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Popularized this January through The Sirtfood Diet book and with fans such as Adele and Pippa Middleton, you might be wondering: What on earth is Sirtfood?

The Sirtfood Diet is based on the idea of eating foods rich in sirtuins, proteins in your body that regulate your metabolism and supposedly imitate the effects of exercise and fasting. The Sirtfood Diet is a three-week plan that prescribes green juices and sirtfoods such as kale, strawberries, celery, green tea, onions, and walnuts. Sticking to a strict sirtfoods diet supposedly activates our “skinny genes” to help us lose weight fast. And big bonus: You can have chocolate and wine on the Sirtfood Diet.

But you know what they say: If it sounds too good to be true, it probably is. Before your body goals tempt you to try this diet trend, here are five truths you need to know about the Sirtfood Diet from medical experts. 

01. It Lacks Conclusive (Human) Research

The regimen sure sounds intriguing, but the only evidence connecting weight loss and sirtfoods comes from studies involving animals—not humans. Dr. Caroline Apovian, Director of the Nutrition and Weight Management Center at the Boston Medical Center, tells Verily, “The research on sirtuins is promising, but incomplete. More studies need to be conducted on the properties of these foods for weight loss.”

02. It Dangerously Restricts Your Calorie Intake

The extreme calorie restriction in the first week of the program is basically akin to starvation. The daily caloric intake for the first three days of the diet is limited to 1,000 calories coming from green juices and one meal of sirtfoods. It then increases to 1,500 calories for the rest of the week. The remaining two weeks of the diet focus on keeping off the lost weight through three sirtfood meals per day and a steady intake of green juices.

Eating this amount of any type of food for a week will make you lose weight—that’s no secret. Founder of FoodTherapyMD Dr. Stacy Mitchell Doyle, M.D., explained to Verily, “A restriction like this will obviously result in weight loss but may be too low [in calories or variety] for many to maintain, especially if you are physically active and want to avoid binging or food cravings.”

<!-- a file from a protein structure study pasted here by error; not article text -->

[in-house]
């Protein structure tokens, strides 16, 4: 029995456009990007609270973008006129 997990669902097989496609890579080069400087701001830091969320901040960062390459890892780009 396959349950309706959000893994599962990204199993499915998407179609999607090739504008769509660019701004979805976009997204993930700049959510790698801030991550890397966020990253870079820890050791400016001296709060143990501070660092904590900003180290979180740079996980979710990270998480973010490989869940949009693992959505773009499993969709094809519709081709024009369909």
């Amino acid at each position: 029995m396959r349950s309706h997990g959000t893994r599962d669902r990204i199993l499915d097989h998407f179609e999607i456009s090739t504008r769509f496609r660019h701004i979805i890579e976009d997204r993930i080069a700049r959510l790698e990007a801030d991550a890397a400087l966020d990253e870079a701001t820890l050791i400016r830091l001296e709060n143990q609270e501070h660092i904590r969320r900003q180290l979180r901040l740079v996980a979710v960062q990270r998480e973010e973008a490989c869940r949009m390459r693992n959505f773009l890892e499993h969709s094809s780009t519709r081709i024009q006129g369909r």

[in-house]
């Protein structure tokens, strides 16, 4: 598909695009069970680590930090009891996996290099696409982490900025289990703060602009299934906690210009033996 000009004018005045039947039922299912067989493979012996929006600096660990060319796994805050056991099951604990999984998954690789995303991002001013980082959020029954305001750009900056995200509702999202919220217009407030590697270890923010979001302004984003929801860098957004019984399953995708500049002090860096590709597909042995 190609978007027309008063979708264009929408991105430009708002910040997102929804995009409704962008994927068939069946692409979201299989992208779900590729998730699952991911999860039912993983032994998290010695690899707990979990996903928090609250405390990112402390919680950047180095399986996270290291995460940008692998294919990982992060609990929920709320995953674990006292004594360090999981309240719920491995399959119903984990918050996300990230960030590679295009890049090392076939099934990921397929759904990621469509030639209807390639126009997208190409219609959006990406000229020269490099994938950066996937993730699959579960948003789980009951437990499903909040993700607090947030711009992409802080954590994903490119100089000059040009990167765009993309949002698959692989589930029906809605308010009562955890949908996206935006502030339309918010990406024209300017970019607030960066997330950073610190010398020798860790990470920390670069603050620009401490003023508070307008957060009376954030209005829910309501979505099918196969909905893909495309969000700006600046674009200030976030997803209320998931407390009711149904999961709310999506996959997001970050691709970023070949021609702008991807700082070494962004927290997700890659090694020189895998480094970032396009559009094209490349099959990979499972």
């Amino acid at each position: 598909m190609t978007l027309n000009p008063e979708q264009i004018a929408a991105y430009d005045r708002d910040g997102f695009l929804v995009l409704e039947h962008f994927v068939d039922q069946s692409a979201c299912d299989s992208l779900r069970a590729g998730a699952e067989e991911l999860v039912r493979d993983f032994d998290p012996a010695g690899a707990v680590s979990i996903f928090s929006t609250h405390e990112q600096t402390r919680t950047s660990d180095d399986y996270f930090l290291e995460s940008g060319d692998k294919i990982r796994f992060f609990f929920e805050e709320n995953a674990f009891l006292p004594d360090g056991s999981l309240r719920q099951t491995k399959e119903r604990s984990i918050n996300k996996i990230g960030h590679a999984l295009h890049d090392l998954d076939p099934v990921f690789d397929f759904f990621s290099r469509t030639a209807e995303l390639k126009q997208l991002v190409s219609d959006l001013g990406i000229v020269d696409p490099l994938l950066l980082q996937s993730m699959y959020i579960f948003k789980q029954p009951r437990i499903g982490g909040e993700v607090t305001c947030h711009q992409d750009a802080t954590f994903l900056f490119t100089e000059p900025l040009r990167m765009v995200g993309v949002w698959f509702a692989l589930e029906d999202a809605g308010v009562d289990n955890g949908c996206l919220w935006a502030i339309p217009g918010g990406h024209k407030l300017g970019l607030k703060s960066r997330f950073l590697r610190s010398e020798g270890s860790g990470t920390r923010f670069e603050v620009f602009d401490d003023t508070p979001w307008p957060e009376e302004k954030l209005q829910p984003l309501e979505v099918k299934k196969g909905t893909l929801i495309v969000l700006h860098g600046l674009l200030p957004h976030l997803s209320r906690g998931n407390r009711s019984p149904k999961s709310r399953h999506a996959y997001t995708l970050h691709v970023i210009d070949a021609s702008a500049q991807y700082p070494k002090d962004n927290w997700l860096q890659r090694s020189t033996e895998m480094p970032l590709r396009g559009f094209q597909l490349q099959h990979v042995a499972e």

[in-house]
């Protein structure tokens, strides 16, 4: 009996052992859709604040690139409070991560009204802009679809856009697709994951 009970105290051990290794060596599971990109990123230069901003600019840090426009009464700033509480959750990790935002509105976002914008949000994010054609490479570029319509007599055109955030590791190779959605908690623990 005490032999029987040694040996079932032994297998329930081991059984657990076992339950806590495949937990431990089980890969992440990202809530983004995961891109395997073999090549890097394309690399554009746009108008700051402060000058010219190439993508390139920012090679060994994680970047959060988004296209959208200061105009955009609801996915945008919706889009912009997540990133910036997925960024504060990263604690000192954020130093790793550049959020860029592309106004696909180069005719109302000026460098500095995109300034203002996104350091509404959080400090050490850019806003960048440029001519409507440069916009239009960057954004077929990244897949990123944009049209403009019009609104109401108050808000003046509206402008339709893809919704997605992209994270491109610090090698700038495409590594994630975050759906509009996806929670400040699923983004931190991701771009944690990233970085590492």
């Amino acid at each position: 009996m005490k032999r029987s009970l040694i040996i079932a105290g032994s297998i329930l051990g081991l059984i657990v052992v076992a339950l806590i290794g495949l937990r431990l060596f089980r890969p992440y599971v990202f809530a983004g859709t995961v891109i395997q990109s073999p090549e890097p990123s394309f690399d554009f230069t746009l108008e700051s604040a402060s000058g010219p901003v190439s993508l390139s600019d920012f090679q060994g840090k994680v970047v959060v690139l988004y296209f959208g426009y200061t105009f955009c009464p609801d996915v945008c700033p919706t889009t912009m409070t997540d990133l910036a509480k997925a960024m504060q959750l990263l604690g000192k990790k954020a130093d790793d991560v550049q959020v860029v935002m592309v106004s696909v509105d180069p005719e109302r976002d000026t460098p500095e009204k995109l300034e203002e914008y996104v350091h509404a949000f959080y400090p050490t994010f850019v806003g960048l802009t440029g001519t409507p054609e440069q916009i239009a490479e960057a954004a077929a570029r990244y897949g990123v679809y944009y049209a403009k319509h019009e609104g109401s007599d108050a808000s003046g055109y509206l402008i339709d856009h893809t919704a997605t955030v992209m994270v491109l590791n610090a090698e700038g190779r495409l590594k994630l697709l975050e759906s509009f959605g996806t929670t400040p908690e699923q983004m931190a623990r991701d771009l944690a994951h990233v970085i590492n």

03. It Promises Unsafe Weight Loss

During the first week, most people who follow the Sirtfood Diet lose an average of seven pounds. This rapid weight loss is way too fast. Toby Amidor, M.S., R.D. and author of The Healthy Meal Prep Cookbook tells Verily, “The promised rate of weight loss in the first week is rather quick and not in line with the National Institute of Health safe weight loss guidelines of one to two pounds per week.”

04. It Cuts Out Necessary Nutrients

While sirtfoods are nutritious and should supplement a balanced diet, they don’t have all the important nutrients you need from banned foods like dairy, healthy fats, whole grains, and most proteins. Dr. Apovian adds, “Following any diet that does not include a healthy amount of protein will result in muscle loss and a slower metabolism. By sticking only to the approved foods, dieters are at risk of missing out on key nutrients.”

05. The Results Won’t Last Forever

The true test of any diet is its lasting power. Experts argue that sirtfoods aren’t actually responsible for the weight you lose during this diet; the extreme calorie restriction causes it. Dr. Apovian notes that after the first week, “You'll feel slimmer, but it's probably water weight. You can't lose fat in that short an amount of time."

The Sirtfood Diet has little supporting research to date and relies on unhealthy levels of calorie and nutrient restriction. While celebs tend to tempt us into extreme lifestyle experiments, it's important to remember that they often follow diets with the support of trainers, nutritionists, chefs, personal trainers, and more. The best way to achieve a healthy weight is through sustainable lifestyle-based eating and exercise—not speedy fasts.

Photo Credit: Wikimedia Commons